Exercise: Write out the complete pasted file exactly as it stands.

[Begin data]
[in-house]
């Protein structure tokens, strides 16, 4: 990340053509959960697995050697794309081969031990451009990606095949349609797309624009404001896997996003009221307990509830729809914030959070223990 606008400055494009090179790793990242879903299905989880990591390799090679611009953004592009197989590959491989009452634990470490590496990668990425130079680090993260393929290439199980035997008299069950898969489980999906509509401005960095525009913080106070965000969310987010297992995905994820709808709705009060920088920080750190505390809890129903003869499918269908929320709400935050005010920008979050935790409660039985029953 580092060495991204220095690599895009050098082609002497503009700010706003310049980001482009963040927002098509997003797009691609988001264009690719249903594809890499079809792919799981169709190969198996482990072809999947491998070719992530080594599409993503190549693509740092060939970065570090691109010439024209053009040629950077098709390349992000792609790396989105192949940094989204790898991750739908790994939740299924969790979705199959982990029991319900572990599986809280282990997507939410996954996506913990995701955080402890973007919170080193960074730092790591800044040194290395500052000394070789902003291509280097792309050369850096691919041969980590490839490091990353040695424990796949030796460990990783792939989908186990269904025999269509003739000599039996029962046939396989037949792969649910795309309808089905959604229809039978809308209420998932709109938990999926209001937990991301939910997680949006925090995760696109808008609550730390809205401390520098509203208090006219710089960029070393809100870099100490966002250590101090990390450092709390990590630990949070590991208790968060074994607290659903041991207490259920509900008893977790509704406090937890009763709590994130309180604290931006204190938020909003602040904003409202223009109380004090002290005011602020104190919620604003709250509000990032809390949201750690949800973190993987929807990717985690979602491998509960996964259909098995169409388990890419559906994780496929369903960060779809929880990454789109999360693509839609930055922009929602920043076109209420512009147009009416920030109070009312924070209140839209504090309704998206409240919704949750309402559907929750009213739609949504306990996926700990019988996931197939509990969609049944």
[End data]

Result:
[in-house]
């Protein structure tokens, strides 16, 4: 990340053509959960697995050697794309081969031990451009990606095949349609797309624009404001896997996003009221307990509830729809914030959070223990 606008400055494009090179790793990242879903299905989880990591390799090679611009953004592009197989590959491989009452634990470490590496990668990425130079680090993260393929290439199980035997008299069950898969489980999906509509401005960095525009913080106070965000969310987010297992995905994820709808709705009060920088920080750190505390809890129903003869499918269908929320709400935050005010920008979050935790409660039985029953 580092060495991204220095690599895009050098082609002497503009700010706003310049980001482009963040927002098509997003797009691609988001264009690719249903594809890499079809792919799981169709190969198996482990072809999947491998070719992530080594599409993503190549693509740092060939970065570090691109010439024209053009040629950077098709390349992000792609790396989105192949940094989204790898991750739908790994939740299924969790979705199959982990029991319900572990599986809280282990997507939410996954996506913990995701955080402890973007919170080193960074730092790591800044040194290395500052000394070789902003291509280097792309050369850096691919041969980590490839490091990353040695424990796949030796460990990783792939989908186990269904025999269509003739000599039996029962046939396989037949792969649910795309309808089905959604229809039978809308209420998932709109938990999926209001937990991301939910997680949006925090995760696109808008609550730390809205401390520098509203208090006219710089960029070393809100870099100490966002250590101090990390450092709390990590630990949070590991208790968060074994607290659903041991207490259920509900008893977790509704406090937890009763709590994130309180604290931006204190938020909003602040904003409202223009109380004090002290005011602020104190919620604003709250509000990032809390949201750690949800973190993987929807990717985690979602491998509960996964259909098995169409388990890419559906994780496929369903960060779809929880990454789109999360693509839609930055922009929602920043076109209420512009147009009416920030109070009312924070209140839209504090309704998206409240919704949750309402559907929750009213739609949504306990996926700990019988996931197939509990969609049944």